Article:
From 14th to 19th August 2020
The Tour de l’Avenir 2020 is maintained, this is the main good news that the Alpes Vélo organisation is happy to confirm, concerning this real Tour de France for young people (under 23 years old).
The 57th edition will take place from 14 to 19 August next, subject to obvious health problems, on a format that has been slightly reduced to six days of racing, but which does not change the vocation of the event, particularly its mountainous nature.
The new dates validated by the French Cycling Federation (FFC) and the International Cycling Union (UCI) are part of a calendar that has been globally reshaped to take account of the crisis linked to the Covid-19 pandemic and will mean a shift towards the second half of August, i.e. one week more than initially planned (7 to 16 August).
6 stages and a Grand Départ from Château-Thierry
The route undergoes several modifications. In particular, the prologue initially planned in Charleville- Mézières and the two following stages are cancelled. It is already planned to return very quickly to the towns that were unable to host the event this year: thus, the Grand Start in Charleville-Mézières (Ardennes), the stage finish in Soissons (Aisne) and the team time trial in Laon (Aisne) are already scheduled for next year.
This year, the Grand Depart will be given on Friday 14th August 2020 in Château-Thierry (Aisne). The general design of the event now provides for a first mountainous approach in the Jura and a timed stage in the Ain department, on the slopes of the Col de la Faucille. The alpine stay, with the traditional drop- off point in Savoie, presents a slightly modified programme without changing the profile of the major difficulties with a final finish maintained at altitude in the resort of Les Arcs after crossing the Iseran Pass.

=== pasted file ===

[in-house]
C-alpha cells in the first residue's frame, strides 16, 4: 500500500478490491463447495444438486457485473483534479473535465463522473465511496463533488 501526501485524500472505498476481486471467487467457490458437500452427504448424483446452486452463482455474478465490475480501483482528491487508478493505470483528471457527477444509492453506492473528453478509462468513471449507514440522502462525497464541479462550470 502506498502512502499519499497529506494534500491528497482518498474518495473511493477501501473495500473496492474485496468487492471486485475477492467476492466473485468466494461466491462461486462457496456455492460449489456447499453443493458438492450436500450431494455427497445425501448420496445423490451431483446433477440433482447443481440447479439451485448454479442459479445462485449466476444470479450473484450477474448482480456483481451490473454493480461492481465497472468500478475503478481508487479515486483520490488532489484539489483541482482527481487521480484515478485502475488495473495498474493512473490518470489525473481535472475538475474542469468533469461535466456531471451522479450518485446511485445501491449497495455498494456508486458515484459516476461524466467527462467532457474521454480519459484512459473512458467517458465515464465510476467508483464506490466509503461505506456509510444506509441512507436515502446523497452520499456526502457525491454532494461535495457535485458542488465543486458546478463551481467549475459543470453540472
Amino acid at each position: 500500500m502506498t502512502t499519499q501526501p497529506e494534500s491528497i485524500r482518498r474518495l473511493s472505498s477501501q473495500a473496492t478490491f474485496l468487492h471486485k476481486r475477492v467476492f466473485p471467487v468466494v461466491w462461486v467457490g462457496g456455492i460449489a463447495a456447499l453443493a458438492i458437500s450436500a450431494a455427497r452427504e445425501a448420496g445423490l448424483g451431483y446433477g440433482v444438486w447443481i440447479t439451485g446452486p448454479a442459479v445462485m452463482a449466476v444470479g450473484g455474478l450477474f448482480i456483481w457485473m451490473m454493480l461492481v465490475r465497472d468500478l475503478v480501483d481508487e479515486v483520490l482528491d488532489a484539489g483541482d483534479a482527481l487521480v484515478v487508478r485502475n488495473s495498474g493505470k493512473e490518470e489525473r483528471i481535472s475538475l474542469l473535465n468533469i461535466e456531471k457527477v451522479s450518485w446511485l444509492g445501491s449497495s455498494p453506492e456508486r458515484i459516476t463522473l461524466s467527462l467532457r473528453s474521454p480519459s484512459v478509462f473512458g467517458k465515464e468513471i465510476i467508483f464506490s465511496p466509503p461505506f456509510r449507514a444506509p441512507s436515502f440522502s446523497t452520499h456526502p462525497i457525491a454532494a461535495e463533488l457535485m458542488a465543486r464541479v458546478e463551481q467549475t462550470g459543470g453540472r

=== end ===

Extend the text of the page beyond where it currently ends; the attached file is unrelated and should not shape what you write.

Revealing tomorrow’s champions
The continuation of the Tour de l’Avenir is a determining factor for the generation of riders under 23 years of age who risked missing the opportunity to show themselves in this very special year and thus dry up the recruitment of the professional sector. The calendar for these young riders is indeed considerably narrowed and the Tour de l’Avenir is all the more crucial.
Concerning the international nature of the event, which is one of the key points of the Tour de l’Avenir, which is run under the formula of the “espoir” national teams (under 23 years of age), reasonable optimism allows us to envisage a fairly broad participation, particularly from European countries.
The prize list, especially in recent years, is the most motivating encouragement for the hopes of the world’s top nations after the successes of Colombian Egan Bernal (2017), the last winner of the Tour de France, Slovenian Pogaçar (2018) whose debut in the UCI WorldTour was sensational, and Norwegian Tobias Foss, the 2019 winner.
An adapted device for the reception of the public
If the event keeps its festive and free character, with the animations and the publicity caravan, strict measures of accompaniment and reception of the public will be set up by the organization, in coordination with the public authorities and according to the directives to be applied in August.
- Stage 1 (14/08): Château-Thierry (Aisne) > Bar-sur-Aube (Aube) (Flat – 168 km)
- Stage 2 (15/08): Champagnole (Jura) > Septmoncel (Jura) (Hilly – 137,8 km)
- Stage 3 (16/08): Divonne-les-Bains (Ain) > Col de la Faucille (Ain) (Individual Time Trial – 17,5 km)
- Stage 4 (17/08): Saint-Vulbas (Ain) > Saint-François-Longchamp (Savoie) (Medium Mountain) – 193 km)
- Stage 5 (18/08): La Tour-en-Maurienne (Savoie) > La Toussuire (Savoie) (Mountain – 69 km)
- Stage 6 (19/08): Saint-Michel-de-Maurienne (Savoie) > Bourg-Saint-Maurice / Les Arcs 1800 (Savoie) (Mountain – 134 km)